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US transport chief expects Boeing to cooperate with DOJ, NTSB in 737 MAX probes

FILE PHOTO: The fuselage plug area of Alaska Airlines Flight 1282 Boeing 737-9 MAX, which was forced to make an emergency landing with a gap in the fuselage, is seen during its investigation by the National Transportation Safety Board (NTSB) in Portland,



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By David Shepardson

WASHINGTON (Reuters) -U.S. Transportation Secretary Pete Buttigieg said on Monday he expected Boeing (NYSE:BA) to cooperate in investigations by the Justice Department and National Transportation Safety Board into the Alaska Airlines 737 MAX 9 mid-air emergency on Jan. 5.

“We respect the independence of DOJ and NTSB doing their own work, but we’re not neutral on the question of whether Boeing should fully cooperate with any entity – NTSB, us or DOJ. And they should, and we expect them to,” Buttigieg told a press conference.

He said Federal Aviation Administration chief Michael Whitaker had made clear to Boeing that “they need to go through a serious transformation here in terms of their responsiveness, their culture and their quality issues.”

Boeing said in response it “will continue to cooperate fully and transparently with all government investigations and audits, as we take comprehensive action to improve safety and quality.”

Boeing shares closed down 3%.

The aircraft manufacturer said on Friday it believed during production of the Alaska Airlines MAX 9, required documents were never created that should have detailed the removal of the door plug that failed, resulting in a mid-air emergency.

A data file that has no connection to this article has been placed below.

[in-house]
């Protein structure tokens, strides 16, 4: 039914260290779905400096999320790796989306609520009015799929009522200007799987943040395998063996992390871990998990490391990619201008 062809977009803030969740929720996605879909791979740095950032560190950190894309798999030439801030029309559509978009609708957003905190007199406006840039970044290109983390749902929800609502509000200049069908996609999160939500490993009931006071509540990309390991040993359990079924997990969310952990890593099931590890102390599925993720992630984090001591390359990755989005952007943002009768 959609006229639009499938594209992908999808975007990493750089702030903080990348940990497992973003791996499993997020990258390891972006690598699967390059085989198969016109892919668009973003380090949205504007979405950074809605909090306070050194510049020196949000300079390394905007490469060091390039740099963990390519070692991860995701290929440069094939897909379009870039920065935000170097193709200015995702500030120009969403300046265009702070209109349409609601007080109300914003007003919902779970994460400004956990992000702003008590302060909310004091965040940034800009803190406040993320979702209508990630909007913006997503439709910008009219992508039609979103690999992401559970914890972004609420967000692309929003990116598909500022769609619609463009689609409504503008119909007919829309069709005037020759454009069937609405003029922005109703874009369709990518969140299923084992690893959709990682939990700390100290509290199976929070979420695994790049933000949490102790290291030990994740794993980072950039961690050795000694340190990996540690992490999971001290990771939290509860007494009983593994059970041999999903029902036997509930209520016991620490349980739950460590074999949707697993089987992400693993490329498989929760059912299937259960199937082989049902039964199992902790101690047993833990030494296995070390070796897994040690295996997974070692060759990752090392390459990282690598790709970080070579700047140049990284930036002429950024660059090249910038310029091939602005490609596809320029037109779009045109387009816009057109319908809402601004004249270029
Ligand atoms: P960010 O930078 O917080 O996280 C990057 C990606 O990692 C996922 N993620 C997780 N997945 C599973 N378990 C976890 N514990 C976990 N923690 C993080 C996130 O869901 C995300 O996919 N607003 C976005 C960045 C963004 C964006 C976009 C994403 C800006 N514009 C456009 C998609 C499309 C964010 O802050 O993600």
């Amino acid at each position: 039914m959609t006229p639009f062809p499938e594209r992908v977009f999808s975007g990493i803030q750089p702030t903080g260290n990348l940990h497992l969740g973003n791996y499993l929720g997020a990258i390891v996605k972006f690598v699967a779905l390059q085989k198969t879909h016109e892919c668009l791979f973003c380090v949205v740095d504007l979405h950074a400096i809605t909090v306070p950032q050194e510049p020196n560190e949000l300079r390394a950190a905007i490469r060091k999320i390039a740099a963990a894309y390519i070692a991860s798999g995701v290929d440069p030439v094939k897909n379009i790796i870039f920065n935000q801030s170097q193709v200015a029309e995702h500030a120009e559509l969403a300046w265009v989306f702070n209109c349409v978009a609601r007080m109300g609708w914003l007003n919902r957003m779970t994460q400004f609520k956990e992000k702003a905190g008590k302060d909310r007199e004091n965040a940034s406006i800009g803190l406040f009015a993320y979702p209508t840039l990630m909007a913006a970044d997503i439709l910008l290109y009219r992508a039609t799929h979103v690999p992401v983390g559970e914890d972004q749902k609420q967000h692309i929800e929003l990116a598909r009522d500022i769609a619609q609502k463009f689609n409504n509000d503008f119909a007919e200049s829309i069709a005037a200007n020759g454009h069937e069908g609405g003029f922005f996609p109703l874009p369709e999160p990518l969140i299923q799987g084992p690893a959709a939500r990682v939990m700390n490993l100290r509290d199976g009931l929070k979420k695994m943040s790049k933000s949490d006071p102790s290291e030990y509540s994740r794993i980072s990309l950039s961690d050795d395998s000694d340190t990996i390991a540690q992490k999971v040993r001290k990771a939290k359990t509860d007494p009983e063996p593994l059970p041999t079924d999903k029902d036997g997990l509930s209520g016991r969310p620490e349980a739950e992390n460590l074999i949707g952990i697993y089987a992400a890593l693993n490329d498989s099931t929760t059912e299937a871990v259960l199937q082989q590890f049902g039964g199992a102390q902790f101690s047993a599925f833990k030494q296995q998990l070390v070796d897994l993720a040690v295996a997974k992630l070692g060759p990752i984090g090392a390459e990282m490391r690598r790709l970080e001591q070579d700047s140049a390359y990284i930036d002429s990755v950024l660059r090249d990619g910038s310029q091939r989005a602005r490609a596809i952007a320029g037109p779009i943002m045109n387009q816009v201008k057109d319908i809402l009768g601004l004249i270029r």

Alaska Airlines said on Saturday it was “fully cooperating” with the Justice Department in its criminal investigation and it did not believe it was a target of the probe.

In the aftermath of the incident, the FAA grounded the MAX 9 for several weeks, barred Boeing from increasing the MAX production rate and ordered it to develop a comprehensive plan to address “systemic quality-control issues” within 90 days.

NTSB Chair Jennifer Homendy last week criticized what she termed Boeing’s lack of cooperation and failure to disclose some documents, including on the door plug opening and closing, as well as the names of 25 workers on the door crew at the 737 factory in Renton, Washington.

“It is absurd that two months later we don’t have it,” Homendy said.

After Homendy’s comments, Boeing provided the 25 names and said the NTSB had only sought the names on Saturday. She plans to send a letter to the Senate later this week detailing Boeing’s cooperation to date.

The FAA’s Whitaker said on Monday the agency and Boeing hope to define in the next 30 days the milestones the manufacturer must meet in order to increase the MAX production rate.

An FAA audit released last week found issues with Boeing’s manufacturing process control, parts handling and storage, and product control.

“We’re really focused on quality assurance process where there really are gaps,” Whitaker said, citing issues like “having the employees have the right tools and training, having the right engineering drawings, and assembling the aircraft in the proper order.”


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